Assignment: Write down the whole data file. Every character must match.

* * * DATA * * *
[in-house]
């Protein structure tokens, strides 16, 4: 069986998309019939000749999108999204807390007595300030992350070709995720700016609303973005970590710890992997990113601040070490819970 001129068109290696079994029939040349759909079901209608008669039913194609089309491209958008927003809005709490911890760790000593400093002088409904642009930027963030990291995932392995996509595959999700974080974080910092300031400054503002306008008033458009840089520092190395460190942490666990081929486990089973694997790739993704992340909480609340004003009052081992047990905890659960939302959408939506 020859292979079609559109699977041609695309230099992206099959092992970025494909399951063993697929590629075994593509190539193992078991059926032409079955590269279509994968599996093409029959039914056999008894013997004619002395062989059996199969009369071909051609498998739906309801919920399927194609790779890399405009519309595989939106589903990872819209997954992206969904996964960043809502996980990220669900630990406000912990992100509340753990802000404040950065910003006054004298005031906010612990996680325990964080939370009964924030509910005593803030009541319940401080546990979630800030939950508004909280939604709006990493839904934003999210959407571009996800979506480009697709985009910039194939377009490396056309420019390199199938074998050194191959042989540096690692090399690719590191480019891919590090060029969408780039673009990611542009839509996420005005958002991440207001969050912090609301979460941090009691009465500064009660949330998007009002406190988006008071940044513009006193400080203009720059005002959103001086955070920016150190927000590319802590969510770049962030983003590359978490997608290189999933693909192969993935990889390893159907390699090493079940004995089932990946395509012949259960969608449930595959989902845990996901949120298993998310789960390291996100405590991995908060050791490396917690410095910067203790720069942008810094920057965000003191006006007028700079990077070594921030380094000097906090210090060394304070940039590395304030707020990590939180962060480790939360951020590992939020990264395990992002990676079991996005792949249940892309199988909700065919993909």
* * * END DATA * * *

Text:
[in-house]
């Protein structure tokens, strides 16, 4: 069986998309019939000749999108999204807390007595300030992350070709995720700016609303973005970590710890992997990113601040070490819970 001129068109290696079994029939040349759909079901209608008669039913194609089309491209958008927003809005709490911890760790000593400093002088409904642009930027963030990291995932392995996509595959999700974080974080910092300031400054503002306008008033458009840089520092190395460190942490666990081929486990089973694997790739993704992340909480609340004003009052081992047990905890659960939302959408939506 020859292979079609559109699977041609695309230099992206099959092992970025494909399951063993697929590629075994593509190539193992078991059926032409079955590269279509994968599996093409029959039914056999008894013997004619002395062989059996199969009369071909051609498998739906309801919920399927194609790779890399405009519309595989939106589903990872819209997954992206969904996964960043809502996980990220669900630990406000912990992100509340753990802000404040950065910003006054004298005031906010612990996680325990964080939370009964924030509910005593803030009541319940401080546990979630800030939950508004909280939604709006990493839904934003999210959407571009996800979506480009697709985009910039194939377009490396056309420019390199199938074998050194191959042989540096690692090399690719590191480019891919590090060029969408780039673009990611542009839509996420005005958002991440207001969050912090609301979460941090009691009465500064009660949330998007009002406190988006008071940044513009006193400080203009720059005002959103001086955070920016150190927000590319802590969510770049962030983003590359978490997608290189999933693909192969993935990889390893159907390699090493079940004995089932990946395509012949259960969608449930595959989902845990996901949120298993998310789960390291996100405590991995908060050791490396917690410095910067203790720069942008810094920057965000003191006006007028700079990077070594921030380094000097906090210090060394304070940039590395304030707020990590939180962060480790939360951020590992939020990264395990992002990676079991996005792949249940892309199988909700065919993909």